The Dances Are for Us
The Dances Are For Us continues Hadar Ahuvia’s examination the pedagogical structures of Israeli folk dance and its critique. While returning to the sounds, images, and mythologies surrounding the Jezreel Valley/ Marj Ibn Amer where her family settled and where the folk dances emerged, the work is grounded in the U.S., where the dances are practiced by folklorists, Zionists, Jews and Christians alike.
The work proposes a way of breaking the cycles of transmission, appropriation, and theft- across vast plains of ideological manifestations and technological advancements- that have present-day consequences for Palestinians, Israelis and Americans.
Working with a group of dancers with various proximities to Zionist and other folk traditions, The Dances are for Us seeks to model accountability to one’s own heritage and history.
Premier Danspace Project May 2019
Direction and Choreography by Hadar Ahuvia
Performed by Hadar Ahuvia Oren Barnoy, Raha Behnam, Autumn Leonard, rosza daniel lang/levitsky, Mor Mendel, Jules Skloot, Zavé Martohardjono
Text by Hadar Ahuvia and the collaborators
Project Midwifery rosza daniel lang/levitsky and Jules Skloot
Rehearsal Director Jules Skloot
Dramaturgy Amir Farjoun
Projection Design Gil Sperling
Technical Operator Marlee Weinberg
Lighting Design Carol Mullins
Sound Design Avi A. Amon
Costume Design Zavé Martohardjono
Administrative Assistance Tara Sheena
Project Doula Franny Silverman
Links and PRESS
IMPRESSIONS: Hadar Ahuvia’s “The Dances are For Us” at Danspace Project- Melanie Green, Dance Enthusiast
The creation of The Dances Are For Us was made possible, in part, by the Danspace Project 2018-19 Commissioning Initiative,with support from the Jerome Foundation. The Dances Are For Us was developed in part during a residency at the Baryshnikov Arts Center, New York, NY. This work was developed with support from the Process Lab/Performance Residences program at Mana Contemporary.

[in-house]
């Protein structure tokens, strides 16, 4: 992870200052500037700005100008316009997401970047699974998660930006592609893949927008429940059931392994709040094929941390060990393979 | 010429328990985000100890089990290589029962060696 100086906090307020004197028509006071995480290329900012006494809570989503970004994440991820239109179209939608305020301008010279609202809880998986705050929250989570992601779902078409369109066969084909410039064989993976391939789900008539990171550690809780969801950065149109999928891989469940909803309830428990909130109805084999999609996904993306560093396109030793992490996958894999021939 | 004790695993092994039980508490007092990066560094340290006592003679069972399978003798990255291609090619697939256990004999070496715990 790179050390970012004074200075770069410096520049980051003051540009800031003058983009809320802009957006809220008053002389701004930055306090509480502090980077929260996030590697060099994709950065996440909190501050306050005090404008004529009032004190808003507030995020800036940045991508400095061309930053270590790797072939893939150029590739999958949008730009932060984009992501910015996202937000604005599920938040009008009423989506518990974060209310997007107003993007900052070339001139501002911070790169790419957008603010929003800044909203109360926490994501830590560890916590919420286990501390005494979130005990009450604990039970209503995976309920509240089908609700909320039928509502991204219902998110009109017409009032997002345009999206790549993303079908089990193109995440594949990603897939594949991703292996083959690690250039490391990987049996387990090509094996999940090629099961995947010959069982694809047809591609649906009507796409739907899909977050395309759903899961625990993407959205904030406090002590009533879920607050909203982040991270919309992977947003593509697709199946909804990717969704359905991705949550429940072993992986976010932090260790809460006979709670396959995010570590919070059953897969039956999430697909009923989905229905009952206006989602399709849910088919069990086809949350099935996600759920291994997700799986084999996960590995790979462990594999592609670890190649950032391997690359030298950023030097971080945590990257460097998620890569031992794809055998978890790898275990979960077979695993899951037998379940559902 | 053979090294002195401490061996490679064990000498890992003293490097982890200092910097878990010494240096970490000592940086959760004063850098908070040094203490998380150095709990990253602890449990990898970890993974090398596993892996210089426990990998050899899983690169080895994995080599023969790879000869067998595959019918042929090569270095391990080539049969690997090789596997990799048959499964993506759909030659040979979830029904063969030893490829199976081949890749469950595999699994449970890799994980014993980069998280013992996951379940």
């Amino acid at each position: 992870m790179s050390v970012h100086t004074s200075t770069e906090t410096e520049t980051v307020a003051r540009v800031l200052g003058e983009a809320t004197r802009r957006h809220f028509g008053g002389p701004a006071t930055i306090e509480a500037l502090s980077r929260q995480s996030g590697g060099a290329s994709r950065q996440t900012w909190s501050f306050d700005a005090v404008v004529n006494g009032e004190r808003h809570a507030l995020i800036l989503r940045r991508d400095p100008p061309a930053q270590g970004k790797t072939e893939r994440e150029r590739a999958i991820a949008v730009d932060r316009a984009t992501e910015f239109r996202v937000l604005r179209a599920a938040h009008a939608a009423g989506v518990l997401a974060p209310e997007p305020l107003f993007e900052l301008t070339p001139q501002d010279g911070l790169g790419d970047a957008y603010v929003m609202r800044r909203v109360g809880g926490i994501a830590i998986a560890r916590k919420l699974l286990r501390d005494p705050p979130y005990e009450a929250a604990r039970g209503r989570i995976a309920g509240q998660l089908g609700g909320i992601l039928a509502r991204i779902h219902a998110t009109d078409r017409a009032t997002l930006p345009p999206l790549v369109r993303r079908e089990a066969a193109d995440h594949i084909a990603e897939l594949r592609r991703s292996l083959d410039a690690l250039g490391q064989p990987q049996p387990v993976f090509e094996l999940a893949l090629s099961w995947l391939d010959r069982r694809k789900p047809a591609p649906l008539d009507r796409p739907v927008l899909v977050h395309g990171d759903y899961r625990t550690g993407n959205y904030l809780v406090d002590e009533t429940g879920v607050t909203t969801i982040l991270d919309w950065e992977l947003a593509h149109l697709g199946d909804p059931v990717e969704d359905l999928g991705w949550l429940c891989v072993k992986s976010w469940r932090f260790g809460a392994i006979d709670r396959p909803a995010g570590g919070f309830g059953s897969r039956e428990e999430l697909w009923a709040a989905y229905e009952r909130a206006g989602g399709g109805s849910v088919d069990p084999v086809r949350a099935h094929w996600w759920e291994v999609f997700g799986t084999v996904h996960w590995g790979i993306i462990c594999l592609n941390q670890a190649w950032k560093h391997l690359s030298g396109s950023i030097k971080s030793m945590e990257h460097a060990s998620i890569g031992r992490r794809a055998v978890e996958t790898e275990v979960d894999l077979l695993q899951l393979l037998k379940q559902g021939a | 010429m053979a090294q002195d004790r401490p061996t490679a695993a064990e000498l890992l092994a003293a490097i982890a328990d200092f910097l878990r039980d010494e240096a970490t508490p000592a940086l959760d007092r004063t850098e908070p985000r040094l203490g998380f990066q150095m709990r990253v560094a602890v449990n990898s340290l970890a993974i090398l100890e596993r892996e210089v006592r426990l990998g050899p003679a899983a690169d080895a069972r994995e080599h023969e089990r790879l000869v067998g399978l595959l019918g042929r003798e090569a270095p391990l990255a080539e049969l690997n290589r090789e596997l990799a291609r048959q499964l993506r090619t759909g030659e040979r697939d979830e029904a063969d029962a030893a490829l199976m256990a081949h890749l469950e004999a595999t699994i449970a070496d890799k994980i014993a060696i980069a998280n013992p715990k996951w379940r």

My work is iterative, you may recognize sections from “Everything you have is yours?” and for its development I am grateful for these supporters: “Everything you have is yours?” was made possible through the Movement Research Artist-in-Residence Program funded, in part, by the Jerome Foundation, by the Davis/Dauray Family Fund, the Andrew W. Mellon Foundation, and by public funds from the New York City Department of Cultural Affairs in partnership with the City Council. It was supported by the GPS/Global Practice Sharing program of Movement Research with funding from the Trust for Mutual Understanding. It was incubated by LABA: A Laboratory for Jewish Culture at the 14th St. Y, a residency at BKSD, and was developed through research conducted and taught at Kolot Chayeinu Children’s Learning Program in Brooklyn, NY.